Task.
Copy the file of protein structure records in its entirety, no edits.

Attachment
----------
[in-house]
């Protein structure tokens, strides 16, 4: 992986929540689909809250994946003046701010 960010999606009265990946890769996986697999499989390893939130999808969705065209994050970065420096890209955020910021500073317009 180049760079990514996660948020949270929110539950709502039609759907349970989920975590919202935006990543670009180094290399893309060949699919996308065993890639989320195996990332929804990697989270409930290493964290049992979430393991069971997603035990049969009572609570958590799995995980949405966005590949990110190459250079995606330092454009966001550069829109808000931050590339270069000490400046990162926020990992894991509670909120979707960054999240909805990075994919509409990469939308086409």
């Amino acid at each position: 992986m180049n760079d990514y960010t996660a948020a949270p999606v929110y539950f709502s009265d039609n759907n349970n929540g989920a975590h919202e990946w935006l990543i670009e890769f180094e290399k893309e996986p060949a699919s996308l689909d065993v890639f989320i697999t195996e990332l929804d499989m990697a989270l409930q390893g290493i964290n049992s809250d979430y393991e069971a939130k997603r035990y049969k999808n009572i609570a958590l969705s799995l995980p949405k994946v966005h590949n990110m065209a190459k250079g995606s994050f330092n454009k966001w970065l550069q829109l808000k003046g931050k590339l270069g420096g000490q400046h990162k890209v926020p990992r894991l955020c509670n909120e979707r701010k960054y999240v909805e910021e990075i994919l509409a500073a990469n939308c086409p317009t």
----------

[in-house]
């Protein structure tokens, strides 16, 4: 992986929540689909809250994946003046701010 960010999606009265990946890769996986697999499989390893939130999808969705065209994050970065420096890209955020910021500073317009 180049760079990514996660948020949270929110539950709502039609759907349970989920975590919202935006990543670009180094290399893309060949699919996308065993890639989320195996990332929804990697989270409930290493964290049992979430393991069971997603035990049969009572609570958590799995995980949405966005590949990110190459250079995606330092454009966001550069829109808000931050590339270069000490400046990162926020990992894991509670909120979707960054999240909805990075994919509409990469939308086409």
């Amino acid at each position: 992986m180049n760079d990514y960010t996660a948020a949270p999606v929110y539950f709502s009265d039609n759907n349970n929540g989920a975590h919202e990946w935006l990543i670009e890769f180094e290399k893309e996986p060949a699919s996308l689909d065993v890639f989320i697999t195996e990332l929804d499989m990697a989270l409930q390893g290493i964290n049992s809250d979430y393991e069971a939130k997603r035990y049969k999808n009572i609570a958590l969705s799995l995980p949405k994946v966005h590949n990110m065209a190459k250079g995606s994050f330092n454009k966001w970065l550069q829109l808000k003046g931050k590339l270069g420096g000490q400046h990162k890209v926020p990992r894991l955020c509670n909120e979707r701010k960054y999240v909805e910021e990075i994919l509409a500073a990469n939308c086409p317009t």